November 29, 1999
Still, he beat them all at the 1999 U.S. Orienteering Championships. The Sept. 25-26 events were held in view of the Sierra Mountains near Lake Tahoe, California, at an altitude of 7,000 feet.
"I wish my competition from the East Coast had been there," he said, "but I would have beaten them anyway."
In the sport of orienteering, participants navigate to checkpoints in unfamiliar terrain, aided only by a topographic map and a compass. In competition, they are running against the clock. As a family recreation, it is a pleasant activity to be in nature on a nice day.
Olson first learned about orienteering in Sweden, where he was born. "It fascinated me," he remembers. "One guy came back from the army and talked to a bunch of us about it. In those days, we had no compasses, so he taught us how to use our pocket watches and the sun--such a challenge. We started a club and were very active and won several championships in Sweden and Norway--such a friendly sport."
He came to the U.S. in 1949, looking for adventure, and headed to Alaska with his family. At Dutch Harbor on the Aleutian Archipelago, he worked as a fisherman for almost two decades. Then, for 22 years, he ran a fish hatchery for rainbow trout in Woodinville. Although he handed it over to his daughter and son-in-law a few years ago, he's still working every day, "helping them out."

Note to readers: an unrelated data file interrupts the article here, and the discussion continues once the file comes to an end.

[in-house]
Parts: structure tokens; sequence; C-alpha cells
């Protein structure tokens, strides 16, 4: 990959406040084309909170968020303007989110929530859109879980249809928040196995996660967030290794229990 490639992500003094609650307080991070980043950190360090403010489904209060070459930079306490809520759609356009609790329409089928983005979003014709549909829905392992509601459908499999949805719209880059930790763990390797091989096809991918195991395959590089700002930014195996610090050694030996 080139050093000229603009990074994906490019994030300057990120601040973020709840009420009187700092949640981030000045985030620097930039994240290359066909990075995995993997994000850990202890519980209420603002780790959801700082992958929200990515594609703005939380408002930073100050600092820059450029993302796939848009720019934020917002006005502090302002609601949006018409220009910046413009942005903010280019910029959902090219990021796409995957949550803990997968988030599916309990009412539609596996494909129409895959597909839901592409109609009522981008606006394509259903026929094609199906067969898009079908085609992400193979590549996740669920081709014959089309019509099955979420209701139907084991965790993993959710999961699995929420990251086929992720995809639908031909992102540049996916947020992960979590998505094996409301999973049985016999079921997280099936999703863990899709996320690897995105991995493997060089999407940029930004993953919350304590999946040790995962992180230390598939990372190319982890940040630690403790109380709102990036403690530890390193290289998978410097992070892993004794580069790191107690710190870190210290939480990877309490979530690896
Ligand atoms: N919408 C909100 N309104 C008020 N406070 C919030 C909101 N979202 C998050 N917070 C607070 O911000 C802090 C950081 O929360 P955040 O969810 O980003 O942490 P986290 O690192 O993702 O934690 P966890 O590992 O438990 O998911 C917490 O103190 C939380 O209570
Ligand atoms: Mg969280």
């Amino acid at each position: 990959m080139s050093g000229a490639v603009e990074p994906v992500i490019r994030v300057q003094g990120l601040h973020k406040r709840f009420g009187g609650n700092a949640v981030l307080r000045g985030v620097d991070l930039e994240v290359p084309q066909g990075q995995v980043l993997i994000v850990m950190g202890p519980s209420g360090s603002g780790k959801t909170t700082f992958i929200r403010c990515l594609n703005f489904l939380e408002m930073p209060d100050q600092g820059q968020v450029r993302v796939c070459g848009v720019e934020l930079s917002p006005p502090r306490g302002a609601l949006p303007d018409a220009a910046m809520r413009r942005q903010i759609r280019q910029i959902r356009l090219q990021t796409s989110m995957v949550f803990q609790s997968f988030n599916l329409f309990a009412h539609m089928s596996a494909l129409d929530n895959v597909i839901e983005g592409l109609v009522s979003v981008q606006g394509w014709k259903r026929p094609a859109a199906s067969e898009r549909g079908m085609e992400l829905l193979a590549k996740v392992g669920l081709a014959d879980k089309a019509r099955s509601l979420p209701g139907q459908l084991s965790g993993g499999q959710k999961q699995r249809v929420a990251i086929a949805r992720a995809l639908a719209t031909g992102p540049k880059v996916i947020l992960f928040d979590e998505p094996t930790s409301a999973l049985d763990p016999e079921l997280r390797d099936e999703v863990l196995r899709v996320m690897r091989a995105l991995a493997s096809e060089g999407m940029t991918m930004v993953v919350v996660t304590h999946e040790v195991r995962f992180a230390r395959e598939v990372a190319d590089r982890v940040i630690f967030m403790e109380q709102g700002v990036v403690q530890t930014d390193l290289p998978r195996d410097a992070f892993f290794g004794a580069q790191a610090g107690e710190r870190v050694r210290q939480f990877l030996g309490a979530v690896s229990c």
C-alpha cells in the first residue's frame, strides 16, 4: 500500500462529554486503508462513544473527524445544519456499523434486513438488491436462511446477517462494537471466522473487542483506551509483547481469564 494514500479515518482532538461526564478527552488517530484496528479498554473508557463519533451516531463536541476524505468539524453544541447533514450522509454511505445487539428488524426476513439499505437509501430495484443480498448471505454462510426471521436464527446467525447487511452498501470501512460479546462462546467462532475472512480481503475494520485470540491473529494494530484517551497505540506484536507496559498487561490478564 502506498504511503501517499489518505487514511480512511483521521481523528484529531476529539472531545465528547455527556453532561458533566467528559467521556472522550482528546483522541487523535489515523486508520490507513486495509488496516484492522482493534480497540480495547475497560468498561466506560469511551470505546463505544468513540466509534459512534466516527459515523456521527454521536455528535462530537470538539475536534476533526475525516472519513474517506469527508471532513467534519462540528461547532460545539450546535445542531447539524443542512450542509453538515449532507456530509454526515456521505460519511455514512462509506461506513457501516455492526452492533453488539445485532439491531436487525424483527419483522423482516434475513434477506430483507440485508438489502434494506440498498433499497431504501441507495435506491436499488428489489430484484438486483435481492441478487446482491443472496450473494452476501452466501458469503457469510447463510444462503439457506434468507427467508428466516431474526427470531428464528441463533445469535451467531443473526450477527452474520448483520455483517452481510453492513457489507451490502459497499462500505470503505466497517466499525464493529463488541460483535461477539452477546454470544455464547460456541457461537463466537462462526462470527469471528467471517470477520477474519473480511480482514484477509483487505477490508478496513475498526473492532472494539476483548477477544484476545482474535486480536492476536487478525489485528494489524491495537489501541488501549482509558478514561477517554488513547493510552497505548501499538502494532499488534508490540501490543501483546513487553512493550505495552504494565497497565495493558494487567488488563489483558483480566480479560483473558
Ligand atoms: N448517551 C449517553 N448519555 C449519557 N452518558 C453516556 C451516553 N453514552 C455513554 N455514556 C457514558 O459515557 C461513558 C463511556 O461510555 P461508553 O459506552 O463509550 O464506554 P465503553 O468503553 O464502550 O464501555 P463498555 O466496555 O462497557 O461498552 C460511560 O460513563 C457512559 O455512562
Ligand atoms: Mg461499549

When he came to the Seattle area, Olson found no orienteering for many years, until in 1985, he noticed a small ad in the Seattle Times. He called the number and was told that 60 was probably too old for the sport. He didn't think so, but waited for another notice until he went to an event.
The first time out, he took a long time (and really worried the organizers), because he couldn't figure out the new colored maps at the 1:5,000 scale. His previous experience in Sweden had been with black and white maps at 1:100,000 scale. Eventually, his skill and love of challenges returned, and he's become a top challenger in his age class nationally.
Last year, he went back to Sweden to his old club, Giantan OK, to help celebrate its 60th birthday. In the club championships, he came in third to some of those old teammates.
Olson keeps fit by working out in an athletic club every other day; runs on the track 45-60 minutes; then goes to the gym for 20 minutes for leg and back strength work at least 3-4 times per week.
Olson's local club is Cascade Orienteering Club. For the schedule of events, check the club website at www.pnwo.org; club hotline: 206-783-3866.